‘We must think that what exists is far from filling all possible spaces’ (Michel Foucault)
‘In the places where thought has not yet been, it is difficult to think’ (Michel Serres)
The site is devoted to Michel Foucault’s ideas on heterotopia. Foucault outlines the notion of heterotopia on three occasions between 1966-67. A talk given to a group of architects is the most well-known explanation of the term. Overall, Foucault attempts to describe various relational principles and features of certain social, institutional and discursive spaces that are somehow ‘different’: isolated, concentrated and incompatible. In a nutshell, heterotopias are worlds within worlds, mirroring and yet distinguishing themselves from what is outside. Foucault discribes a bewildering set of examples, including utopian communities, ships, cemeteries, brothels, prisons, gardens of antiquity, fairs, Turkish baths and many more.
Foucault presents a few thumb-nail sketches which he never develops into a coherent idea. And yet his tantalisingly brief words on the subject have provoked a cottage industry that has generated hundreds of interpretations and applications. For example, in relation to studies of literature and film, on average two or three articles referring to heterotopia are published each week. Artists, film makers, performers, academics and many others have been drawn to this elusive concept.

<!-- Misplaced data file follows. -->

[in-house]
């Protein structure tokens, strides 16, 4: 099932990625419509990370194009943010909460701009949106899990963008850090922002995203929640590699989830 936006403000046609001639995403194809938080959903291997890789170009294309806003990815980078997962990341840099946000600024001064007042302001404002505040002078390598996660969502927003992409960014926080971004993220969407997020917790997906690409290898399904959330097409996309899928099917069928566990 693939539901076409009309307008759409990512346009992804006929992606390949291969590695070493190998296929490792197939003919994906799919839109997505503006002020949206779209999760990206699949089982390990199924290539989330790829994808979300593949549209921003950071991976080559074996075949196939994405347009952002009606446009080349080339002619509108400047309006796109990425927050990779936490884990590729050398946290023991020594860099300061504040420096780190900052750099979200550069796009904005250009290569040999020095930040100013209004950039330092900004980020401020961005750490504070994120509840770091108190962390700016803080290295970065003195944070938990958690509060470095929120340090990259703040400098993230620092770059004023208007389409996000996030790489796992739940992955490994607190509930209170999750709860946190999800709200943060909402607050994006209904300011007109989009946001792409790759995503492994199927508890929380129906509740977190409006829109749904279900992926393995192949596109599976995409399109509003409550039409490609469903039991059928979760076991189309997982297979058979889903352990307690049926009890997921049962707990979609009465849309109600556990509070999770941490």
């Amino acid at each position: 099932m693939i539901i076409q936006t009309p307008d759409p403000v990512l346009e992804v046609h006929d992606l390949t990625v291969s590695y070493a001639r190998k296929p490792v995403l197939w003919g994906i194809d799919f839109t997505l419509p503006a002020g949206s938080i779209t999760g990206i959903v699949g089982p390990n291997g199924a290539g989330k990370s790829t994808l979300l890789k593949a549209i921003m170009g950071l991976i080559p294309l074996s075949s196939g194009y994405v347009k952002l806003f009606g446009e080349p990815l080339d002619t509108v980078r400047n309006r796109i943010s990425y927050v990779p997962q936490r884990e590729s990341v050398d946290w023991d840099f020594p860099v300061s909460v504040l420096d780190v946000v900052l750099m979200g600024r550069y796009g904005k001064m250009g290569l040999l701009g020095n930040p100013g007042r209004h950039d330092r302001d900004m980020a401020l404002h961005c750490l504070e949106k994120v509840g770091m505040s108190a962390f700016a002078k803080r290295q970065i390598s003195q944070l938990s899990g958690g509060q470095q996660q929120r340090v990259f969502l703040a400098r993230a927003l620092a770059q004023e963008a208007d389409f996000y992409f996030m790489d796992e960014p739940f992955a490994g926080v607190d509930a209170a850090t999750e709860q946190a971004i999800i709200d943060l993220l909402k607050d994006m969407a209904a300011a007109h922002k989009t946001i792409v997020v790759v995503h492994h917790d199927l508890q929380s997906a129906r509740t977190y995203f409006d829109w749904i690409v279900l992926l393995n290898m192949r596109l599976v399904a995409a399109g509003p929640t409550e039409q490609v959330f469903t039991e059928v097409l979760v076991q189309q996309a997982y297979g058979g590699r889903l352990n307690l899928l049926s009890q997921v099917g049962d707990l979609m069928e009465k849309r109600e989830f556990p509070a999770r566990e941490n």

Some applications of heterotopia are gestural and unconvincing. The technical term slips easily into a plethora of post-graduate studies, offering a semblance of conceptual underpinning. The notion is open-ended and confusing, with the latter often becoming exacerbated. There have also been a range of thoughtful and helpful explorative studies and critical reflections.
I have wrestled with the notion of heterotopia for some years. The interpretation that I have consistently contested views heterotopias as fundamentally resistant to dominant values and practices, as essentially transgressive. Hetherington’s influential study argued persuasively against such a dualistic conception of heterotopia in his book published in 1997 but it continually resurfaces.
With recent prompts and signposts from reading the work of Michel Serres, I have come to the conclusion that just at the time Foucault was thinking about heterotopia (1966-67) the world was starting to change fundamentally, as he presciently indicates at the beginning of his lecture. A new global ‘network’ era was dawning, transforming our experience of space and time. His examples of heterotopia are historical tracing back to antiquity but mainly focussing on the 18th and 19th century. In the contemporary era the whole world was fast becoming a “different space”. For heterotopia to be relevant today, it has to be rethought entirely through our global era.
Above all I hope the website prevents a too easy assimilation of the idea, a recognition that is as problematic as suggestive.
Aiming to be the hub of a network of contributions, please add comments to individual pages and my blog and send in your own text and suggested links.
The site is self-funded, so any financial contributions from individuals or organisations would greatly help to sustain the site and develop its potential.
Updated July 2019